Jean Lafitte: Gentleman Pirate Of New Orleans
Pirate and Patriot
"He left a corsair's name to other times,
Linked one virtue to a thousand crimes."
He has been called "The Corsair," "The Buccaneer," "The King of Barataria," "The Terror of the Gulf," "The Hero of New Orleans". At three separate times, U.S. presidents have condemned, exonerated and again condemned his actions. He is known for his piracy in the Gulf of Mexico, and lauded for his heroism in the Battle of New Orleans. Each personae seems to balance the other. He hated being called "pirate," for, as he saw it, he was a "privateer" serving an economic purpose in an economically frugal time in a new country that needed to economize. When he at last sailed away from American shores, he felt betrayed by a country that didn't understand the difference.
He was Jean Lafitte.
From the Gulf of Mexico through a vast uncharted maze of waterways to New Orleans, his name was legend even in his day. Entrepreneur and astute diplomat, he took an island-full of bloodied seafarers, rovers and fishermen and turned them into an organization of buccaneers, smugglers and wholesalers. From the ships they plundered off the Caribbean Coast and in the Atlantic he and his "crew of a thousand men" kept a constant cargo of black-marketed and very necessary provisions (including Negro slaves, a very important "commodity" to the early South) moving through the Mississippi Delta to help feed and clothe a part of the nation that the government overlooked. As a result, he won the praise of the local rich and poor alike.
He never attacked an American ship. A man without a country, he nevertheless respected the constitution of American ideals and hoped that what he called his "kingdom by the sea" might someday meld into like ideals.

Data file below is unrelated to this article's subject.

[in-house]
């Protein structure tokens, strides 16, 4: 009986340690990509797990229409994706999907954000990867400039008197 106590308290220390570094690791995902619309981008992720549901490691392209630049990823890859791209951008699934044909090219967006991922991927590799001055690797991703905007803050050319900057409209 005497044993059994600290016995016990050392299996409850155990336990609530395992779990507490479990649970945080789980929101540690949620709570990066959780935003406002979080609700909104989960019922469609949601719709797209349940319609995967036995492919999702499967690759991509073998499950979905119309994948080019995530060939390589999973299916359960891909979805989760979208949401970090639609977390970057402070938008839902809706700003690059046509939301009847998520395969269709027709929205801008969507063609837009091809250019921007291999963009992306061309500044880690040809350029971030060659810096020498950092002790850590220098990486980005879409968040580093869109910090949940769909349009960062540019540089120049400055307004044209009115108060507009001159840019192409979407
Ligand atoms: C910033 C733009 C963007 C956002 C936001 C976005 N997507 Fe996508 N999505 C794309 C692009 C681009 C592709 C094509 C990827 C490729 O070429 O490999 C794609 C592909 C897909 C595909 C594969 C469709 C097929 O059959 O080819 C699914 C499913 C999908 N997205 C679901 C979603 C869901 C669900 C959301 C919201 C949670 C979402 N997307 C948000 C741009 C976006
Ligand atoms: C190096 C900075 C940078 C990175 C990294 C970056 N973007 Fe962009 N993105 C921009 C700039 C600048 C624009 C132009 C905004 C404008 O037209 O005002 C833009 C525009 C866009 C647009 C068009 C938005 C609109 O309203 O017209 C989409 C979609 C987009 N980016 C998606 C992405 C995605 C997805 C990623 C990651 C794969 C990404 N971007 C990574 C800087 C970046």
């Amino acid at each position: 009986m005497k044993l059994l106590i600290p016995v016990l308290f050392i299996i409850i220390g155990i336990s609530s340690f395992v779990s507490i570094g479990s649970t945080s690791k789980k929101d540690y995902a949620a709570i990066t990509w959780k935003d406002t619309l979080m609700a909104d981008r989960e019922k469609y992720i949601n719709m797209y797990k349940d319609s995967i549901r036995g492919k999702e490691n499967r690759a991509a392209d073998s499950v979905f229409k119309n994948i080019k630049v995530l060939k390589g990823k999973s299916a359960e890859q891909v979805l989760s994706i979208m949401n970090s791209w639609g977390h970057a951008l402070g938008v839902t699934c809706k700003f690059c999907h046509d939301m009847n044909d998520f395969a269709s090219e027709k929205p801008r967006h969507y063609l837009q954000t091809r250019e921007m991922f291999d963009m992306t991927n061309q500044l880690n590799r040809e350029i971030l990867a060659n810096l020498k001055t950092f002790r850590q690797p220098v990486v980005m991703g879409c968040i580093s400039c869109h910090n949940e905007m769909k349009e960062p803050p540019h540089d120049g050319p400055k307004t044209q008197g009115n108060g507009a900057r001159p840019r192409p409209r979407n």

His self-made kingdom, from the Gulf of Mexico through the villages and plantations to and including New Orleans, was a part of an untamed wilderness that came as part of the package called the Louisiana Purchase of 1803. This delta was a new and lusty territory, overgrown with willows and wildlife. Within its miles and miles of marshlands a man could get lost and wander until he maddened and died of starvation. Unlike anything the government knew; the topography, coupled by its habitation of misunderstood Cajuns and Creoles, confused and perplexed Washington decision makers. Much more, overcome with other, deepening international problems, the nation more or less abandoned this wetland with its foreign cultures to fend for itself. Lafitte's commerce of merchandise of cloths and linens, spices and trinkets, furniture and utensils sold at discount prices, avoiding high tariffs, to the grateful citizens of New Orleans. In short, Lafitte's piratical methods, despite their negative connotation, proved to be a survival factor for what was to become a major American city.
And then came a new territorial governor who decided that it was not conventional to let an outsider let alone a notorious pirate become a part of the blossoming American texture. Harassment and imprisonment followed, even destruction of Lafitte's Valhalla. But, the governor and the rest of burgeoning America were to learn that Lafitte's importance to this new territory meant much more to him than his own personal prosperity. When men were needed to keep New Orleans and the entire Mississippi River from enemy hands, Lafitte despite the chastisement and near ruination he faced from American mediators stepped forward to defend them.
Many stories have been told of Lafitte. To quote author Jack C. Ramsay, Jr. from his excellent and concise Jean Laffite, Prince of Pirates, "Some considered him a rapacious rogue, a man of unmitigated violence. Others, many of whom were young women, regarded him as a charming person. He was seductive, perhaps deceptive, but always elegantly gracious."
He writes that contemporaries described "(Lafitte) as 'graceful and elegant in manners...accomplished in conversation.' And yet this was the man who was often described in very different terms as the 'Prince of Pirates' or the 'ferocious' head of 'desperadoes.'"
Lord Byron sketched a poem about him even in his day. Countless books have been written about his adventures. He has inspired many moves, the finest being Cecil B. DeMille's classic, The Buccaneer. There is a national park named after him, and along the Mississippi below New Orleans sits the City of Jean Lafitte. To some, however, he is still a pirate.
But pirate, thief, swordsman, businessman or savior, Lafitte's legend grows. Complex in nature, shrouded in mystery, and often painted in splashes of color, he lives on in the role of auspicious hero.